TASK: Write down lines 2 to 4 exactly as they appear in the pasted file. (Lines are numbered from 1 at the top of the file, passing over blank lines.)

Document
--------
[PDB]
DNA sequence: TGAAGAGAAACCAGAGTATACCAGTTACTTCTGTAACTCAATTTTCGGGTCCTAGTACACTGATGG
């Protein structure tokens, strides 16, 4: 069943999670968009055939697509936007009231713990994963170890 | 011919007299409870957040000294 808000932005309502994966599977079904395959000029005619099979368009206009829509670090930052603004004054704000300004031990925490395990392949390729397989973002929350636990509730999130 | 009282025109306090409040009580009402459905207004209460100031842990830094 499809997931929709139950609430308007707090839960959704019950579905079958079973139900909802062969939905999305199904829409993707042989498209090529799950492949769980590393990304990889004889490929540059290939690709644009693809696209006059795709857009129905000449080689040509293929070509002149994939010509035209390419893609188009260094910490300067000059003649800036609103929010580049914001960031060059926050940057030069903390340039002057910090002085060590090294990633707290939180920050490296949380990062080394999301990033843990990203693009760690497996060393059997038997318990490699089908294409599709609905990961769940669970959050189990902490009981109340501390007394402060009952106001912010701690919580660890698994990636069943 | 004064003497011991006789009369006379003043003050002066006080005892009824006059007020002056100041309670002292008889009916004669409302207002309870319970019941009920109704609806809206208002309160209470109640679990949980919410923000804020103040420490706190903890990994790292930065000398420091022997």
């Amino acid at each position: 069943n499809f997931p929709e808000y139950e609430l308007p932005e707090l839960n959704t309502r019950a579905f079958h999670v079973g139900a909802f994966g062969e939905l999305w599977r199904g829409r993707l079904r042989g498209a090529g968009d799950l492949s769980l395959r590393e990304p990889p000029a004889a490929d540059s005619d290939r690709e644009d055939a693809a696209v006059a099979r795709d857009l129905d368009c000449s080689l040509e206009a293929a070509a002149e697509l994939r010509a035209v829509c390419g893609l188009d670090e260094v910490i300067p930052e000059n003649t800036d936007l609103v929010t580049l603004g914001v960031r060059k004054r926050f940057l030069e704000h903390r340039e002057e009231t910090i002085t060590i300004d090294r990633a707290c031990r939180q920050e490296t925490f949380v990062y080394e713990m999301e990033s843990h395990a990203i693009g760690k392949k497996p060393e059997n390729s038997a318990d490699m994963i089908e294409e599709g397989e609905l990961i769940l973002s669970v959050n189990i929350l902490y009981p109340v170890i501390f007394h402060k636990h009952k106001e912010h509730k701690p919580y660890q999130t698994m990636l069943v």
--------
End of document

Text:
DNA sequence: TGAAGAGAAACCAGAGTATACCAGTTACTTCTGTAACTCAATTTTCGGGTCCTAGTACACTGATGG
């Protein structure tokens, strides 16, 4: 069943999670968009055939697509936007009231713990994963170890 | 011919007299409870957040000294 808000932005309502994966599977079904395959000029005619099979368009206009829509670090930052603004004054704000300004031990925490395990392949390729397989973002929350636990509730999130 | 009282025109306090409040009580009402459905207004209460100031842990830094 499809997931929709139950609430308007707090839960959704019950579905079958079973139900909802062969939905999305199904829409993707042989498209090529799950492949769980590393990304990889004889490929540059290939690709644009693809696209006059795709857009129905000449080689040509293929070509002149994939010509035209390419893609188009260094910490300067000059003649800036609103929010580049914001960031060059926050940057030069903390340039002057910090002085060590090294990633707290939180920050490296949380990062080394999301990033843990990203693009760690497996060393059997038997318990490699089908294409599709609905990961769940669970959050189990902490009981109340501390007394402060009952106001912010701690919580660890698994990636069943 | 004064003497011991006789009369006379003043003050002066006080005892009824006059007020002056100041309670002292008889009916004669409302207002309870319970019941009920109704609806809206208002309160209470109640679990949980919410923000804020103040420490706190903890990994790292930065000398420091022997």
């Amino acid at each position: 069943n499809f997931p929709e808000y139950e609430l308007p932005e707090l839960n959704t309502r019950a579905f079958h999670v079973g139900a909802f994966g062969e939905l999305w599977r199904g829409r993707l079904r042989g498209a090529g968009d799950l492949s769980l395959r590393e990304p990889p000029a004889a490929d540059s005619d290939r690709e644009d055939a693809a696209v006059a099979r795709d857009l129905d368009c000449s080689l040509e206009a293929a070509a002149e697509l994939r010509a035209v829509c390419g893609l188009d670090e260094v910490i300067p930052e000059n003649t800036d936007l609103v929010t580049l603004g914001v960031r060059k004054r926050f940057l030069e704000h903390r340039e002057e009231t910090i002085t060590i300004d090294r990633a707290c031990r939180q920050e490296t925490f949380v990062y080394e713990m999301e990033s843990h395990a990203i693009g760690k392949k497996p060393e059997n390729s038997a318990d490699m994963i089908e294409e599709g397989e609905l990961i769940l973002s669970v959050n189990i929350l902490y009981p109340v170890i501390f007394h402060k636990h009952k106001e912010h509730k701690p919580y660890q999130t698994m990636l069943v």